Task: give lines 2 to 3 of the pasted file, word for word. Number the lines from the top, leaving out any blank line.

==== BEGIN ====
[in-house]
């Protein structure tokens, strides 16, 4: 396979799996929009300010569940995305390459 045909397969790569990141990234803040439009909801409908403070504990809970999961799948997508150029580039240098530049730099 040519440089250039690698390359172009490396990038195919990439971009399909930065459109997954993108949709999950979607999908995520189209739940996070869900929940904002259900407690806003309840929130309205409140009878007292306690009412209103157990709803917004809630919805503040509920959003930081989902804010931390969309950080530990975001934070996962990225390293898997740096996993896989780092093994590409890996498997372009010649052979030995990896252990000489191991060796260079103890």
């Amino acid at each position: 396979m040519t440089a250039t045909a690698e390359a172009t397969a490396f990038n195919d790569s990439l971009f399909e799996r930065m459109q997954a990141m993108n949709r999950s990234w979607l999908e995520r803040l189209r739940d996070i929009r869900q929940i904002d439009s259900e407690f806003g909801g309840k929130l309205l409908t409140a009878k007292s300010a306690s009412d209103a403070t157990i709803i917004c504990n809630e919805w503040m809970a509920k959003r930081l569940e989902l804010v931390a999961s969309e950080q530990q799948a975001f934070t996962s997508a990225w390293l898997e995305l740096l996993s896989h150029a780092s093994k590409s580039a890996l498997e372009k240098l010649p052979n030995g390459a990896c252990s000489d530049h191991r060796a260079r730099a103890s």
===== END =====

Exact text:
């Protein structure tokens, strides 16, 4: 396979799996929009300010569940995305390459 045909397969790569990141990234803040439009909801409908403070504990809970999961799948997508150029580039240098530049730099 040519440089250039690698390359172009490396990038195919990439971009399909930065459109997954993108949709999950979607999908995520189209739940996070869900929940904002259900407690806003309840929130309205409140009878007292306690009412209103157990709803917004809630919805503040509920959003930081989902804010931390969309950080530990975001934070996962990225390293898997740096996993896989780092093994590409890996498997372009010649052979030995990896252990000489191991060796260079103890």
């Amino acid at each position: 396979m040519t440089a250039t045909a690698e390359a172009t397969a490396f990038n195919d790569s990439l971009f399909e799996r930065m459109q997954a990141m993108n949709r999950s990234w979607l999908e995520r803040l189209r739940d996070i929009r869900q929940i904002d439009s259900e407690f806003g909801g309840k929130l309205l409908t409140a009878k007292s300010a306690s009412d209103a403070t157990i709803i917004c504990n809630e919805w503040m809970a509920k959003r930081l569940e989902l804010v931390a999961s969309e950080q530990q799948a975001f934070t996962s997508a990225w390293l898997e995305l740096l996993s896989h150029a780092s093994k590409s580039a890996l498997e372009k240098l010649p052979n030995g390459a990896c252990s000489d530049h191991r060796a260079r730099a103890s």